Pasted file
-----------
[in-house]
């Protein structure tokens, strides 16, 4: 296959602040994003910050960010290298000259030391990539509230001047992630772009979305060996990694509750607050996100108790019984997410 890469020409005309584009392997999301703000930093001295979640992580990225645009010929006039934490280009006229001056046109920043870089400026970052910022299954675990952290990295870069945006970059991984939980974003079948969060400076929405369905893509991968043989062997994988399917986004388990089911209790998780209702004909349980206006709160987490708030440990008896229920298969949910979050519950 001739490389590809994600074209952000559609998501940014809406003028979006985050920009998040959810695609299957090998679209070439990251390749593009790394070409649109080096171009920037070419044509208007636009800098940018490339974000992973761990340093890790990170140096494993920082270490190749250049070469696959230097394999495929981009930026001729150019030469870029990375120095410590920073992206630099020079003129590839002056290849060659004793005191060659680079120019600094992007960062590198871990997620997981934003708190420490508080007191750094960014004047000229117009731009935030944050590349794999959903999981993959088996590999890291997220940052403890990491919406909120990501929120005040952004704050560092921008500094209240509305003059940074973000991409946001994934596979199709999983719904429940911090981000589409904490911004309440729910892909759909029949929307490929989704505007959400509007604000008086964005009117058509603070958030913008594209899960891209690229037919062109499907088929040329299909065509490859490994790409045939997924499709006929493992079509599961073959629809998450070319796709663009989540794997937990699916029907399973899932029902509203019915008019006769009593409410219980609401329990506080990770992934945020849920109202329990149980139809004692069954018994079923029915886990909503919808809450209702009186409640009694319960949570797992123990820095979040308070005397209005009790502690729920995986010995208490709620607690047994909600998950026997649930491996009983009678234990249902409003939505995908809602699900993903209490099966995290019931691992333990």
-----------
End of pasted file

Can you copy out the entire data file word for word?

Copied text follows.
[in-house]
């Protein structure tokens, strides 16, 4: 296959602040994003910050960010290298000259030391990539509230001047992630772009979305060996990694509750607050996100108790019984997410 890469020409005309584009392997999301703000930093001295979640992580990225645009010929006039934490280009006229001056046109920043870089400026970052910022299954675990952290990295870069945006970059991984939980974003079948969060400076929405369905893509991968043989062997994988399917986004388990089911209790998780209702004909349980206006709160987490708030440990008896229920298969949910979050519950 001739490389590809994600074209952000559609998501940014809406003028979006985050920009998040959810695609299957090998679209070439990251390749593009790394070409649109080096171009920037070419044509208007636009800098940018490339974000992973761990340093890790990170140096494993920082270490190749250049070469696959230097394999495929981009930026001729150019030469870029990375120095410590920073992206630099020079003129590839002056290849060659004793005191060659680079120019600094992007960062590198871990997620997981934003708190420490508080007191750094960014004047000229117009731009935030944050590349794999959903999981993959088996590999890291997220940052403890990491919406909120990501929120005040952004704050560092921008500094209240509305003059940074973000991409946001994934596979199709999983719904429940911090981000589409904490911004309440729910892909759909029949929307490929989704505007959400509007604000008086964005009117058509603070958030913008594209899960891209690229037919062109499907088929040329299909065509490859490994790409045939997924499709006929493992079509599961073959629809998450070319796709663009989540794997937990699916029907399973899932029902509203019915008019006769009593409410219980609401329990506080990770992934945020849920109202329990149980139809004692069954018994079923029915886990909503919808809450209702009186409640009694319960949570797992123990820095979040308070005397209005009790502690729920995986010995208490709620607690047994909600998950026997649930491996009983009678234990249902409003939505995908809602699900993903209490099966995290019931691992333990």